Your family can advance KAND research from the comfort of your own home by participating in the KAND Natural History Study. This study is crucial to advance our understanding of KIF1A Associated Neurological Disorder (KAND) and swiftly develop strategies for treatment.
Our partner, Chung Lab at Boston Children’s Hospital, launched the KIF1A Natural History Study in 2017 with support from KIF1A.ORG. As of December 2023, there are over 175 families from around the world enrolled in the study, which continues to grow as more individuals with KIF1A-related disorders are identified through genetic testing.
What Is a Natural History Study?
A Natural History Study follows a group of patients over time to collect information about their symptoms and better understand the disease. The KAND Natural History Study gathers comprehensive information from participating patients on an annual basis to track changes or progression of the disease in a longitudinal manner. This robust study allows the scientific and medical community to compare cases, discover new phenotypes (symptoms), and re-contact families as new discoveries are made.
By collecting comprehensive medical data from each individual diagnosed with KAND, we can develop better care guidelines and evaluate the effectiveness of potential KAND therapeutics in clinical trials.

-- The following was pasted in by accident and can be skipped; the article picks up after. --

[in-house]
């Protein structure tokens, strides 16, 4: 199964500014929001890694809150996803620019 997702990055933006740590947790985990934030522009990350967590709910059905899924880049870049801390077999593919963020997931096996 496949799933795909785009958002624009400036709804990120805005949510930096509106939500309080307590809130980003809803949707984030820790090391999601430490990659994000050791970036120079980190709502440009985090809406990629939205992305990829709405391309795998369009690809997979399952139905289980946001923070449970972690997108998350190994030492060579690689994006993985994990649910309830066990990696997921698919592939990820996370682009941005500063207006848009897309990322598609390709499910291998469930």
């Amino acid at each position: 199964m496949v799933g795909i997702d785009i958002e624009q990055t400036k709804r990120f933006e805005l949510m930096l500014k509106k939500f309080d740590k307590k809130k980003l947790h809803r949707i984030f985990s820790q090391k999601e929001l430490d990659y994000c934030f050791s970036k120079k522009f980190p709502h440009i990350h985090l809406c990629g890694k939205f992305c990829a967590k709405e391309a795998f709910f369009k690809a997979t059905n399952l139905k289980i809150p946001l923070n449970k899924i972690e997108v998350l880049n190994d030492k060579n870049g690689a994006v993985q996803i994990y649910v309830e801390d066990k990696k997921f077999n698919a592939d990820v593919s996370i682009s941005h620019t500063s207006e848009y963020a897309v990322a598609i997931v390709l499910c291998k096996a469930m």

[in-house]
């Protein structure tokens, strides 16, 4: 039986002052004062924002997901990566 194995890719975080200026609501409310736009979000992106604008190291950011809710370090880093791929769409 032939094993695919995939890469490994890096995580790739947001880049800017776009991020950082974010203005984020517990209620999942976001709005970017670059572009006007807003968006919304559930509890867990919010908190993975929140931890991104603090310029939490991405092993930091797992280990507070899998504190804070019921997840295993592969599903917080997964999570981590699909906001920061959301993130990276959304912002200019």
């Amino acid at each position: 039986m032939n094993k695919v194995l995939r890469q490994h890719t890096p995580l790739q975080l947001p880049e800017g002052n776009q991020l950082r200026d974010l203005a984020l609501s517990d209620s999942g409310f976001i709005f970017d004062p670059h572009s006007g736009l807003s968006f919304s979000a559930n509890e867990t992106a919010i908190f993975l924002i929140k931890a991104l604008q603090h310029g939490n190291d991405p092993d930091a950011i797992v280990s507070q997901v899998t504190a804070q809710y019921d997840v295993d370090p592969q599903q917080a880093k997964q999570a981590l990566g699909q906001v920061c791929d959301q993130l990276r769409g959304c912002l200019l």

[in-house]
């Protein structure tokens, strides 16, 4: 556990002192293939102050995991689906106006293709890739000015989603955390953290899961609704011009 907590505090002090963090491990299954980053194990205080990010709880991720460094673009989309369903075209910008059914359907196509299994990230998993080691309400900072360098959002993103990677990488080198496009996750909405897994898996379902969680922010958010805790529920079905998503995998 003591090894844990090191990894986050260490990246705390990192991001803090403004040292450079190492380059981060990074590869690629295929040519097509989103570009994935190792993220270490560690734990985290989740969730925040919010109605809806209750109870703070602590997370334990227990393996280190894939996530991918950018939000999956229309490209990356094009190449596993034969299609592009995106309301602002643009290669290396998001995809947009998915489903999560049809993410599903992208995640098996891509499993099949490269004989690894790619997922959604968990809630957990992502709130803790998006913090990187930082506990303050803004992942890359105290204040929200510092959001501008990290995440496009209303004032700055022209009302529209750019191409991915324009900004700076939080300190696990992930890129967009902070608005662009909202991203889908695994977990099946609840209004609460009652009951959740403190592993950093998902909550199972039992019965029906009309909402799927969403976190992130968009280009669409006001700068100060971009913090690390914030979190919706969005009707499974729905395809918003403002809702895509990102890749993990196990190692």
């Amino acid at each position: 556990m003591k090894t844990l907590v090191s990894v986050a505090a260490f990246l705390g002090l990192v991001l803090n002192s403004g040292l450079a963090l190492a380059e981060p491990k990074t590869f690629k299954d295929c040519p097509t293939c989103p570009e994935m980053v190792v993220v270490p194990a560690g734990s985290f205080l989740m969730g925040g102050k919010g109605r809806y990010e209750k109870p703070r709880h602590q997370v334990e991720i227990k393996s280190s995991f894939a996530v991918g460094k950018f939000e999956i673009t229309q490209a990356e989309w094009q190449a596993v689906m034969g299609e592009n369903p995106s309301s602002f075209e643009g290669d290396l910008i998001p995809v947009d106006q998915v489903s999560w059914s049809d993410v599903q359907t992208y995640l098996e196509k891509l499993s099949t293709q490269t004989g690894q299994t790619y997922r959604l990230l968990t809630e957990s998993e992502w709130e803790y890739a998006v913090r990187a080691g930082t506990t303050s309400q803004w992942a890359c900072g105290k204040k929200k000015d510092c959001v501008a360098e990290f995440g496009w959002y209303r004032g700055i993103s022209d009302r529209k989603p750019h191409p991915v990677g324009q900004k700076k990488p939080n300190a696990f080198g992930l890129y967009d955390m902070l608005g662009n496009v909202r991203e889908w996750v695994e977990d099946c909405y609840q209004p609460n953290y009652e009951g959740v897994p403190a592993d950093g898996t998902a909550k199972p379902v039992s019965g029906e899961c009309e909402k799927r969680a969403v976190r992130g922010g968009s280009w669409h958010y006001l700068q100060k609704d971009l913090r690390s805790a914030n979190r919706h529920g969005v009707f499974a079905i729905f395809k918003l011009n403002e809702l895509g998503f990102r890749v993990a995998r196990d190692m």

KAND Natural History Study Team
Families affected by KAND are also a core member of our research team! Your participation in this study directly advances KIF1A research. Without your participation we will not discover treatment. Completely managed by Chung Lab staff, the KAND Natural History Study complies with strict ethical and privacy protection standards mandated by the Institutional Review Board. Email ASCENDstudy@childrens.harvard.edu today to connect with the KAND Natural History Study team at Boston Children’s Hospital!
Enroll in the Study
Participating in the study is done from the comfort of your own home by completing interviews and surveys online. There is no cost to enroll and the study is open to all languages, so families don’t need to speak English in order to play an active role in discovering treatment. Please review the document below for more instructions.